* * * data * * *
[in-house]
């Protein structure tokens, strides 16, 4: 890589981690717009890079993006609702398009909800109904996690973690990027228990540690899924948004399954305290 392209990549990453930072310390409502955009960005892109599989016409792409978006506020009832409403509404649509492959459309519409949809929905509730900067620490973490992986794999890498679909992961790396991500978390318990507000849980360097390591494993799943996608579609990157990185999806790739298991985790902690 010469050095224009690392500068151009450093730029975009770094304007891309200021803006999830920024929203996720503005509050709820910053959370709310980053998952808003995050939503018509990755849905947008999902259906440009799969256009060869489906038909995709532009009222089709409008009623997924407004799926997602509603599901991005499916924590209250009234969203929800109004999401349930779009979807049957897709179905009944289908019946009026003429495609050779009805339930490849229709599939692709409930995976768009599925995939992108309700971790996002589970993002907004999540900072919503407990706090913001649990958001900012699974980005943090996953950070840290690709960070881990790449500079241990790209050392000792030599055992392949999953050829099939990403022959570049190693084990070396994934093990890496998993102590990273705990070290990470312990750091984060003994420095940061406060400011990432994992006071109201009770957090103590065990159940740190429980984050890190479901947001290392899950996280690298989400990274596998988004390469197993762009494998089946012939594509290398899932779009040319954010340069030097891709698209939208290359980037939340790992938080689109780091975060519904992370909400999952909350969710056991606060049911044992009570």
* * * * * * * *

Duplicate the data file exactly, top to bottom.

[in-house]
């Protein structure tokens, strides 16, 4: 890589981690717009890079993006609702398009909800109904996690973690990027228990540690899924948004399954305290 392209990549990453930072310390409502955009960005892109599989016409792409978006506020009832409403509404649509492959459309519409949809929905509730900067620490973490992986794999890498679909992961790396991500978390318990507000849980360097390591494993799943996608579609990157990185999806790739298991985790902690 010469050095224009690392500068151009450093730029975009770094304007891309200021803006999830920024929203996720503005509050709820910053959370709310980053998952808003995050939503018509990755849905947008999902259906440009799969256009060869489906038909995709532009009222089709409008009623997924407004799926997602509603599901991005499916924590209250009234969203929800109004999401349930779009979807049957897709179905009944289908019946009026003429495609050779009805339930490849229709599939692709409930995976768009599925995939992108309700971790996002589970993002907004999540900072919503407990706090913001649990958001900012699974980005943090996953950070840290690709960070881990790449500079241990790209050392000792030599055992392949999953050829099939990403022959570049190693084990070396994934093990890496998993102590990273705990070290990470312990750091984060003994420095940061406060400011990432994992006071109201009770957090103590065990159940740190429980984050890190479901947001290392899950996280690298989400990274596998988004390469197993762009494998089946012939594509290398899932779009040319954010340069030097891709698209939208290359980037939340790992938080689109780091975060519904992370909400999952909350969710056991606060049911044992009570």